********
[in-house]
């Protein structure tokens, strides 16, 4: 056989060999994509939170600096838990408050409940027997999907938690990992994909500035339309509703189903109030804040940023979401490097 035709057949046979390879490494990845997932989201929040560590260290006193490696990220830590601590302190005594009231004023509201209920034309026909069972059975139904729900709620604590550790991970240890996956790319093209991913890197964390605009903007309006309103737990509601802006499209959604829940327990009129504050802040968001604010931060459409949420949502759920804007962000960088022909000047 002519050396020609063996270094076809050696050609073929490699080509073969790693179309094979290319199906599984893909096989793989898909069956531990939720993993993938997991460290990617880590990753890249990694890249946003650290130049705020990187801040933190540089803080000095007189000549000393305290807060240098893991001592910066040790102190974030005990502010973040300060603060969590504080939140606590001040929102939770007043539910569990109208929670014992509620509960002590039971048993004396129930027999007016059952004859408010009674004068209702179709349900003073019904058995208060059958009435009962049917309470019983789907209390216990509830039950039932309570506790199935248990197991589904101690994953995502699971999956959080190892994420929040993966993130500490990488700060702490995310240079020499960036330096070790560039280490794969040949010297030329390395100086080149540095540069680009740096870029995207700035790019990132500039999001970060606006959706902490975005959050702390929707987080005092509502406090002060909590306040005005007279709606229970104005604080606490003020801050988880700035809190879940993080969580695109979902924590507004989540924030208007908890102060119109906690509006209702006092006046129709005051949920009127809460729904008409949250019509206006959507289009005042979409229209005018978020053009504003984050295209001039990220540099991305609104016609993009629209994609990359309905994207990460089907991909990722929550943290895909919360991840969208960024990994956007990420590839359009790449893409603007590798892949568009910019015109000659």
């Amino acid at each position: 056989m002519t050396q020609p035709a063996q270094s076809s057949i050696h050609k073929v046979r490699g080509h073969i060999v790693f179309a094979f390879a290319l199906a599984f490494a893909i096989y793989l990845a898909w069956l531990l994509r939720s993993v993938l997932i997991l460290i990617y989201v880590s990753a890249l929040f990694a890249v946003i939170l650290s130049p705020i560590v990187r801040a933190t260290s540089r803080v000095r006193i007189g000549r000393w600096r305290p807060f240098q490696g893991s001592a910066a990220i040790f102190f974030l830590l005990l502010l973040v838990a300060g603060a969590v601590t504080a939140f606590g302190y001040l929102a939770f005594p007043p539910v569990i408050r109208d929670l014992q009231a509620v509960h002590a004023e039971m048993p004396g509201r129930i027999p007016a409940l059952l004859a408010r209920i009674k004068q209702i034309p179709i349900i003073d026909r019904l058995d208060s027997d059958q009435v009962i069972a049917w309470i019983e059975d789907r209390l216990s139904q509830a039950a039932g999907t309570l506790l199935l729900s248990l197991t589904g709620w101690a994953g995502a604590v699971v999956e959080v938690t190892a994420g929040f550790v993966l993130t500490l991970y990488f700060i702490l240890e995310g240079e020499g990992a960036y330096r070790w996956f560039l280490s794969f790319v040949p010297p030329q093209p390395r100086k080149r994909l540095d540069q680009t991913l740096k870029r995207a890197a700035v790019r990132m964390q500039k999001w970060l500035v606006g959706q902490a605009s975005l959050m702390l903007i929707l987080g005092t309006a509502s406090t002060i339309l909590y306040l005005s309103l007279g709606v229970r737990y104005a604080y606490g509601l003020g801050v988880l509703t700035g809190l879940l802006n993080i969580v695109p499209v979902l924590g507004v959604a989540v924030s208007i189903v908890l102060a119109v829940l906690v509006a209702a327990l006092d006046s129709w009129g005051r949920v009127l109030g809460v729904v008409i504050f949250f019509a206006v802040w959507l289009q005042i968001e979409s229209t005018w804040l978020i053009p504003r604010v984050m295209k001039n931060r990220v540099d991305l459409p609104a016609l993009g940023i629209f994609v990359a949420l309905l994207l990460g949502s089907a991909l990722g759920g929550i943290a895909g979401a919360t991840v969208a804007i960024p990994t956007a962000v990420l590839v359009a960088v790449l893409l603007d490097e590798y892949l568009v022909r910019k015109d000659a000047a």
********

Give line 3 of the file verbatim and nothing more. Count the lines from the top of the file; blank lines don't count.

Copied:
């Amino acid at each position: 056989m002519t050396q020609p035709a063996q270094s076809s057949i050696h050609k073929v046979r490699g080509h073969i060999v790693f179309a094979f390879a290319l199906a599984f490494a893909i096989y793989l990845a898909w069956l531990l994509r939720s993993v993938l997932i997991l460290i990617y989201v880590s990753a890249l929040f990694a890249v946003i939170l650290s130049p705020i560590v990187r801040a933190t260290s540089r803080v000095r006193i007189g000549r000393w600096r305290p807060f240098q490696g893991s001592a910066a990220i040790f102190f974030l830590l005990l502010l973040v838990a300060g603060a969590v601590t504080a939140f606590g302190y001040l929102a939770f005594p007043p539910v569990i408050r109208d929670l014992q009231a509620v509960h002590a004023e039971m048993p004396g509201r129930i027999p007016a409940l059952l004859a408010r209920i009674k004068q209702i034309p179709i349900i003073d026909r019904l058995d208060s027997d059958q009435v009962i069972a049917w309470i019983e059975d789907r209390l216990s139904q509830a039950a039932g999907t309570l506790l199935l729900s248990l197991t589904g709620w101690a994953g995502a604590v699971v999956e959080v938690t190892a994420g929040f550790v993966l993130t500490l991970y990488f700060i702490l240890e995310g240079e020499g990992a960036y330096r070790w996956f560039l280490s794969f790319v040949p010297p030329q093209p390395r100086k080149r994909l540095d540069q680009t991913l740096k870029r995207a890197a700035v790019r990132m964390q500039k999001w970060l500035v606006g959706q902490a605009s975005l959050m702390l903007i929707l987080g005092t309006a509502s406090t002060i339309l909590y306040l005005s309103l007279g709606v229970r737990y104005a604080y606490g509601l003020g801050v988880l509703t700035g809190l879940l802006n993080i969580v695109p499209v979902l924590g507004v959604a989540v924030s208007i189903v908890l102060a119109v829940l906690v509006a209702a327990l006092d006046s129709w009129g005051r949920v009127l109030g809460v729904v008409i504050f949250f019509a206006v802040w959507l289009q005042i968001e979409s229209t005018w804040l978020i053009p504003r604010v984050m295209k001039n931060r990220v540099d991305l459409p609104a016609l993009g940023i629209f994609v990359a949420l309905l994207l990460g949502s089907a991909l990722g759920g929550i943290a895909g979401a919360t991840v969208a804007i960024p990994t956007a962000v990420l590839v359009a960088v790449l893409l603007d490097e590798y892949l568009v022909r910019k015109d000659a000047a």